Friday, October 31, 2014

Can't Run - Weak Lungs

Two years ago, I used to think, like many other fellow Indians, that running was a pain. Why would one run without reason if they know it could potentially lead to distress or pain? I constantly thought of myself as being happy and content with the way I looked, especially as compared to some of my overweight friends. I did not see a reason to run.  However, there was certain trepidation that surrounded my desire to run… my main fear was not different from other new runners- the fear of sudden loss of breath -even on short runs. I did my homework and research and found out some interesting facts that I will present in this blog.

New runners get frustrated with their lungs because they believe that their lungs limit their ability to run. They claim they "can't breathe" while running and are forced to stop so they can "catch their breath."  For me it was even worse, being a smoker for so long. I remember during the initial days of running, I persuaded my daughter to follow me on her bike in case I collapsed! Funny, isn’t it? But that is how most new runners feel and therefore, they quit running before reaching the threshold of fulfillment that this sport can provide.

At first glance, distance running seems to have everything to do with big, strong lungs. After all, it's through our lungs that we get oxygen. But if the size of your lungs mattered, why are the best runners in the world quite small people, with characteristically small lungs? Our lungs' capacity for holding air is mainly
influenced by body size, with bigger people having larger lung capacities. Research has shown the lungs do not limit your ability to perform endurance exercise, especially if you're not elite. For a normal runner like me going on an average speed, there is no relationship between lung capacity and how far I run. It is purely a matter of self-discipline and determination to tone your body and make your brain think that you can do it. The only way to achieve that is by following a running schedule unfailingly. Longer runs and a higher weekly mileage enhance your blood vessels' oxygen-carrying capability by increasing blood hemoglobin concentration. They also create a larger capillary network surrounding your muscle fibers and increase muscles' density of mitochondria, which enhances the delivery and use of oxygen, respectively. The more you practice, longer you can run without any discomfort at a reasonable speed.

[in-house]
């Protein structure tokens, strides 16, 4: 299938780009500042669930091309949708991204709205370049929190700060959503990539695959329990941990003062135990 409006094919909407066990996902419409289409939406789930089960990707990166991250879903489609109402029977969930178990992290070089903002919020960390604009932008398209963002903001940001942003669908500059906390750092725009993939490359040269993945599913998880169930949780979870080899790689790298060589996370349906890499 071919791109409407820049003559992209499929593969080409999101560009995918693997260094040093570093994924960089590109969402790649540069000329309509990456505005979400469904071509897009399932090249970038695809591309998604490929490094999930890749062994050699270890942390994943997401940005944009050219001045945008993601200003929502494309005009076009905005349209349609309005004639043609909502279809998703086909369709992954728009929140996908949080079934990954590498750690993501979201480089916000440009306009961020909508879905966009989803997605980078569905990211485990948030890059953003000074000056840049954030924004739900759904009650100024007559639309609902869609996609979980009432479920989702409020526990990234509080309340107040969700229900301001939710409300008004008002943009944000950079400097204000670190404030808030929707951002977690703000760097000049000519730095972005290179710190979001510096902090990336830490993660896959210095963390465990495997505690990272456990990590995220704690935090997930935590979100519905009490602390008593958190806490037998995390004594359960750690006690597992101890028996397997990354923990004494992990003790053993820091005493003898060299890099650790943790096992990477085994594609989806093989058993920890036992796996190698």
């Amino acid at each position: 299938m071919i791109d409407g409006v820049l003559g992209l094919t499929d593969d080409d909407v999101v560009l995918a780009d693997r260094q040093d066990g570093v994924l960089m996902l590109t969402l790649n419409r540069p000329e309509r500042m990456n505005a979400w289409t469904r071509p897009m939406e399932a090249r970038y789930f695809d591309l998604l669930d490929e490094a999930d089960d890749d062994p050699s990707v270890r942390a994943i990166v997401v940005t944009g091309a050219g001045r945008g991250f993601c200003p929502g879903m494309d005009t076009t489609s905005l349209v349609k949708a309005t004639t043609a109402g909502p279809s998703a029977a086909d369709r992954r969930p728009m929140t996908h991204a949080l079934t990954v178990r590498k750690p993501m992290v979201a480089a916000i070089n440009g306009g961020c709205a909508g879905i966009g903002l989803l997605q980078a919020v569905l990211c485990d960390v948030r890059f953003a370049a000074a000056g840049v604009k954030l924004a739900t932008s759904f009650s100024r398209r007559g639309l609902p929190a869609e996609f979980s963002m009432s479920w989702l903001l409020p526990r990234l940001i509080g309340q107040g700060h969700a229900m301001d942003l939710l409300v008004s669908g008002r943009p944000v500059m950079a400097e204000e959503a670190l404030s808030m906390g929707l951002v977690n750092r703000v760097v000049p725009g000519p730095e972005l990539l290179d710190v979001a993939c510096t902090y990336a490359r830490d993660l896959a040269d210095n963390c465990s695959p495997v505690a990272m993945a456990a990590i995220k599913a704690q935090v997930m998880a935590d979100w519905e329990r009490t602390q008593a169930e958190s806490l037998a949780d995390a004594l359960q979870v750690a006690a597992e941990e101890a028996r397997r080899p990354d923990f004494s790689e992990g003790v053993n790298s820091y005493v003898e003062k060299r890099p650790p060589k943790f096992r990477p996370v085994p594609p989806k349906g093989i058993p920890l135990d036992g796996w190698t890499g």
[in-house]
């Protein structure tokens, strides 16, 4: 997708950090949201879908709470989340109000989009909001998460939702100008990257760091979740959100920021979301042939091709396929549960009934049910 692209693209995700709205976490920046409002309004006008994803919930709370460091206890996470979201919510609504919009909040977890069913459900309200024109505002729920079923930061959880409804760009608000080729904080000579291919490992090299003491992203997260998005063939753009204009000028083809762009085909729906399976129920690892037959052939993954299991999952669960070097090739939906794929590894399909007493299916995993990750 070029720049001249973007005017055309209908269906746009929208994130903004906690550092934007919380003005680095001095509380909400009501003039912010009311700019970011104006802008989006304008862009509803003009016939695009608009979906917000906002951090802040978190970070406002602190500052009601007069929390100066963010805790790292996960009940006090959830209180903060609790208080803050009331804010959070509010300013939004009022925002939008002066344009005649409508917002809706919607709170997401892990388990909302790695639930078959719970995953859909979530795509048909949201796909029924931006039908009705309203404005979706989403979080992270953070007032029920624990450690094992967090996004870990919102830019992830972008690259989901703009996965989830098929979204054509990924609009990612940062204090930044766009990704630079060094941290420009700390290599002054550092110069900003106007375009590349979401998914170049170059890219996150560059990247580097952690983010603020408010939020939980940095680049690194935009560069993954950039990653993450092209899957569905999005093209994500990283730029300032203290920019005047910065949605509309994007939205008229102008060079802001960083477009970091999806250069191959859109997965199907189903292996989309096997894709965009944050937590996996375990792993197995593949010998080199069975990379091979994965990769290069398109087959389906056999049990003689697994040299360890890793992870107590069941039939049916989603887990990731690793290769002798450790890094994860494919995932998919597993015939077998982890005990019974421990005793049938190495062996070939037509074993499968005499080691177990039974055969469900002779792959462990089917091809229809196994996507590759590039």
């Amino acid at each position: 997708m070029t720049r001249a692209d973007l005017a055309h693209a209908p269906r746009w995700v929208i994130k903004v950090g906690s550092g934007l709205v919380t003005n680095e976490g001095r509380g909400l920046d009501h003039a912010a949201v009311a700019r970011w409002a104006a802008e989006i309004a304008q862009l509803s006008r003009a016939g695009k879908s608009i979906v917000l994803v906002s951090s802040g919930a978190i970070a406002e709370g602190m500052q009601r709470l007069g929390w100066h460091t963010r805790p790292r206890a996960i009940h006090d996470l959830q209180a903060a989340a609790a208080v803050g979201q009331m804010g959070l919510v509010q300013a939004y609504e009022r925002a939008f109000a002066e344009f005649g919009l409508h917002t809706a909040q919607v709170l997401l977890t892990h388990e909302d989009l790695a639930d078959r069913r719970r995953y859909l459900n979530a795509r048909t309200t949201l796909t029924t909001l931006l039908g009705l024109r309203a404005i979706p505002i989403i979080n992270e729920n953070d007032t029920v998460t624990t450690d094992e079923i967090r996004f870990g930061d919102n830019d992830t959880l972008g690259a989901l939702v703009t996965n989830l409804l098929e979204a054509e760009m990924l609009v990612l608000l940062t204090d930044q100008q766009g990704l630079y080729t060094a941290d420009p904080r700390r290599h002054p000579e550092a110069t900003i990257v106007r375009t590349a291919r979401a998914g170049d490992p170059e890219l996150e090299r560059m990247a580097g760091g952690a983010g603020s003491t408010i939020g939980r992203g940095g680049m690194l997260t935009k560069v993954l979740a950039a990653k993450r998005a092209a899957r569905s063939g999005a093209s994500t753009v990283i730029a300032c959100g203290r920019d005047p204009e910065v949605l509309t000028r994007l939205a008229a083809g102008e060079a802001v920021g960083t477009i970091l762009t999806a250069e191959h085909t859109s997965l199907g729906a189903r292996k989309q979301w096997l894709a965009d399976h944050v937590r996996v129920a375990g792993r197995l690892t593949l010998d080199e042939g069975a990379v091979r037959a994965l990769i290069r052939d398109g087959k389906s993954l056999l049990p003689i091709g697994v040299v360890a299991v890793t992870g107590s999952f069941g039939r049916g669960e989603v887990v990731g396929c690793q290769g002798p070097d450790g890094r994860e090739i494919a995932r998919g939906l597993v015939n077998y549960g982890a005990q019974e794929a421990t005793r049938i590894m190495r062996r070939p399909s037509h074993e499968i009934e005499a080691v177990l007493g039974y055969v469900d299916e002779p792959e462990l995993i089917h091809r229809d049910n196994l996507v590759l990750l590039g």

I was surprised to learn that it's fruitless to take deeper breaths since our blood is already saturated with oxygen.  Then why, coaches often tell their athletes to breathe deeply to take in more oxygen. I believe it is more psychological than anything else. Training your cardiovascular and metabolic characteristics improves your ability to transport and use oxygen, which delays the accumulation of carbon dioxide, making you feel less out of breath. So next time you're running and think, "I can't catch my breath," don't blame your lungs. Just follow the schedule step by step; take the baby steps first and you will come out a winner. 

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